Friday brought snow; it snowed most of the day but was too warm for anything to accumulate. Friday night we had about 8-10 inches of wet, heavy snow which brought down tree branches and caused quite a few people to be without power. The snow was of the sticky variety and the white coated trees were breathtaking.
Today we might have temperatures near 50F, which would be a welcome change from our unusually frigid March. In spite of the cold, some maple producers managed a normal crop for sugaring season and might be able to boil this week as well. Here in the broad valley nights are forecast to remain above freezing for the week so the maple sugaring season may end for us. Nighttime temperatures must go below freezing in order for the maple trees to recharge and send sap up their trunks.
We’ve been living with a virus, thus much sputtering, coughing, and sneezing. I’ve taken something of a personal affront at this invasion, which makes little objective sense as the virus is widespread and many are much more ill than us. I remind myself that the virus needs to eat and reproduce, and that we owe our very existence to viruses, but this line of thought seems to have little traction with the me that wants to be over it.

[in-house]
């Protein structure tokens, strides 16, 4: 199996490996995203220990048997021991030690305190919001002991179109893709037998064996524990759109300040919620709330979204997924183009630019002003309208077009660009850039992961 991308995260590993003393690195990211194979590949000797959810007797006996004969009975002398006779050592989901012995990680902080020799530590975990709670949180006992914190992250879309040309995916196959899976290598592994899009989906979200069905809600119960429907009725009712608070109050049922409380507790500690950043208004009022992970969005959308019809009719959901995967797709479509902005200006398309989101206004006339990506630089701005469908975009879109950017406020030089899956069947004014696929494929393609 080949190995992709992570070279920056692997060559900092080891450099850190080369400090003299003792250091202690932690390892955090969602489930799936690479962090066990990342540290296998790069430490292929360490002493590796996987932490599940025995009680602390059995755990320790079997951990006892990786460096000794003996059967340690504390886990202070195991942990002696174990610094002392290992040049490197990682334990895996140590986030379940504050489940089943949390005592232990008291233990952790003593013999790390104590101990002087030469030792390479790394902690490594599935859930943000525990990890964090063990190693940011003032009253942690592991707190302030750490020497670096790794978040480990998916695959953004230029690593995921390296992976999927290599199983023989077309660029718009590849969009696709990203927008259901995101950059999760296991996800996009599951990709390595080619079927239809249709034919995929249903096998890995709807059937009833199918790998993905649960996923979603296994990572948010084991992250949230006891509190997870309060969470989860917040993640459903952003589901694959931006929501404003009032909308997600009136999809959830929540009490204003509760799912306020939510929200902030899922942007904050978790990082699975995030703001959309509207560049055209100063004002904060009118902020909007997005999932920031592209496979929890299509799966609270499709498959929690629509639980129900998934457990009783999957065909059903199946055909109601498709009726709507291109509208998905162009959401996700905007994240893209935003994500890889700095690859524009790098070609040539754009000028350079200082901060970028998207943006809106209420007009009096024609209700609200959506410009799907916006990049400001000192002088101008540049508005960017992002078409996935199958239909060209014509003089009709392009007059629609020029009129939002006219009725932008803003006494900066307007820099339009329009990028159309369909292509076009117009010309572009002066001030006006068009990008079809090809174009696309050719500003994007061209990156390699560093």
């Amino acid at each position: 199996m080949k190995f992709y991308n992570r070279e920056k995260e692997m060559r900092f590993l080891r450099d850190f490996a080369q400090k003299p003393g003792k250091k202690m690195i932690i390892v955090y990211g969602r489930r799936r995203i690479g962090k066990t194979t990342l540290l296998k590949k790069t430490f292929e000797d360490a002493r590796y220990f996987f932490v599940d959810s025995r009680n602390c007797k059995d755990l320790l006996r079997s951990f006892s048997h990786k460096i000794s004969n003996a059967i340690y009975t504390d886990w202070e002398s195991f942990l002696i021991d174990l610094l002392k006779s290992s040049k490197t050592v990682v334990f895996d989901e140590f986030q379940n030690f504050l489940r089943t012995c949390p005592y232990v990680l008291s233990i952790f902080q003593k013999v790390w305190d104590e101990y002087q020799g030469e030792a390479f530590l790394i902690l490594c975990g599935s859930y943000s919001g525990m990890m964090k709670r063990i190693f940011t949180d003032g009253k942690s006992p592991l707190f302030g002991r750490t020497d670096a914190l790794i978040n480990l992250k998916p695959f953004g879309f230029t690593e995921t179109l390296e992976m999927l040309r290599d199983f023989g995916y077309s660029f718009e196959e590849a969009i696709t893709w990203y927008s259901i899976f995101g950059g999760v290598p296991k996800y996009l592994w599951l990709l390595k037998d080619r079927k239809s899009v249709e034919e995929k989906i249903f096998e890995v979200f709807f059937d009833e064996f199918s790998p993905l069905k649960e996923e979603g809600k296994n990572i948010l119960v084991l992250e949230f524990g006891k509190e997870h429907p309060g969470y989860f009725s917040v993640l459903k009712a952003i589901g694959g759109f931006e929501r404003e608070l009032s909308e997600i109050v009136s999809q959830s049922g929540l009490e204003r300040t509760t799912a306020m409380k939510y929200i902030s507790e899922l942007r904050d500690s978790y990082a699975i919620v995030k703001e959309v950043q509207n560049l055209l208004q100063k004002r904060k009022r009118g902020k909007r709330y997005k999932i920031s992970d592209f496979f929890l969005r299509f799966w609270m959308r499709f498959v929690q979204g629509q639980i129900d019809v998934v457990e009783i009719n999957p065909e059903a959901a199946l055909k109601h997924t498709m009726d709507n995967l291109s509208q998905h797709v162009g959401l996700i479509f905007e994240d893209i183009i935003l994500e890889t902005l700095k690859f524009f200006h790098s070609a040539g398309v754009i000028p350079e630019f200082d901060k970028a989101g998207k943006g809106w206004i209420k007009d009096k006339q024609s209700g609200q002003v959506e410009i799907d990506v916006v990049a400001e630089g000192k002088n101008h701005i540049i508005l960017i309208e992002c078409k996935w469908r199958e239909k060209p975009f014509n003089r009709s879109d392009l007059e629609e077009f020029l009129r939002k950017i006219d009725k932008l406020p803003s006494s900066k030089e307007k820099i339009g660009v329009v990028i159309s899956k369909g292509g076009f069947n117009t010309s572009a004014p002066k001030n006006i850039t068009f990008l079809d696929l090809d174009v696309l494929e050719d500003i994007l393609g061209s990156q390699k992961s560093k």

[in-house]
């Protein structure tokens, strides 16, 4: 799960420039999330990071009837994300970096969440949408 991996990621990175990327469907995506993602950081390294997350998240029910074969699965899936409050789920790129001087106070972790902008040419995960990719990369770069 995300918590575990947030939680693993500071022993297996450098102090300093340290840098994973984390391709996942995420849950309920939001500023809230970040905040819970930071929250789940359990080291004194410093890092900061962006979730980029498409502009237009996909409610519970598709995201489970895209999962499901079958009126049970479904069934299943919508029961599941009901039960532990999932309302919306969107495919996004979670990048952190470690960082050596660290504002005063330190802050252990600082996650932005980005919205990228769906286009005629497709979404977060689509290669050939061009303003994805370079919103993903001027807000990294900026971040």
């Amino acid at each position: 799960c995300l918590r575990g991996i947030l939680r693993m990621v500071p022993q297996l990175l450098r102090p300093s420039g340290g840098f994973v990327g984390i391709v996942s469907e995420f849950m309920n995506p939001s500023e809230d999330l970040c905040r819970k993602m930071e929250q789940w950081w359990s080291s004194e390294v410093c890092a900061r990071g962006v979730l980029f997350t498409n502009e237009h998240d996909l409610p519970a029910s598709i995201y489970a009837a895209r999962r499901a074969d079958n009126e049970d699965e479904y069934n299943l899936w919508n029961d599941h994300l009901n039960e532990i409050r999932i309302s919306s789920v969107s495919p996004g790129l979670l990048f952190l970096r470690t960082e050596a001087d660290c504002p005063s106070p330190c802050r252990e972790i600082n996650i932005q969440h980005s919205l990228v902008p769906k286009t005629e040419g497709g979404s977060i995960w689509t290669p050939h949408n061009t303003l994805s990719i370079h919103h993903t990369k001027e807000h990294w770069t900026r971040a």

I guess my antipathy towards the virus clan is understandable given my experience of, and ongoing relationship to, Polio. To say it has been life-changing seems a considerable understatement. Even so, I am left with a sense of mystery and awe at the transformative nature of some viruses, organisms able to rewire entire nervous systems. I am also reminded that the inhabitants of our gut biome, mainly bacteria, appear to control our emotions, cognition, and even movement. What are we to make of that?
Fortunately most of the time I am able to go along imagining I am one solitary being, largely taking the many voices in my mind, each with a perfectly understandable point of view and set of needs and desires, for granted. I also don’t think all that much about the organisms living between my individual cells, or even the cells themselves. I may be less neglectful of the trillions of organisms living in my intestines and stomach as I have taken on a project of feeding them better.
The illusion of selfhood is difficult to shake; it is, after all, a highly effective way of dealing with the everyday needs and demands of life. Just imagine how we might get along if we had to reach agreement with a billion or so organisms just to move an arm! Fortunately, most of the time the system works so well we can keep up that ever so convenient pretense of unity. Still, it seems good idea to contemplate, and be amazed at, at least now and then, the complexity that we each are.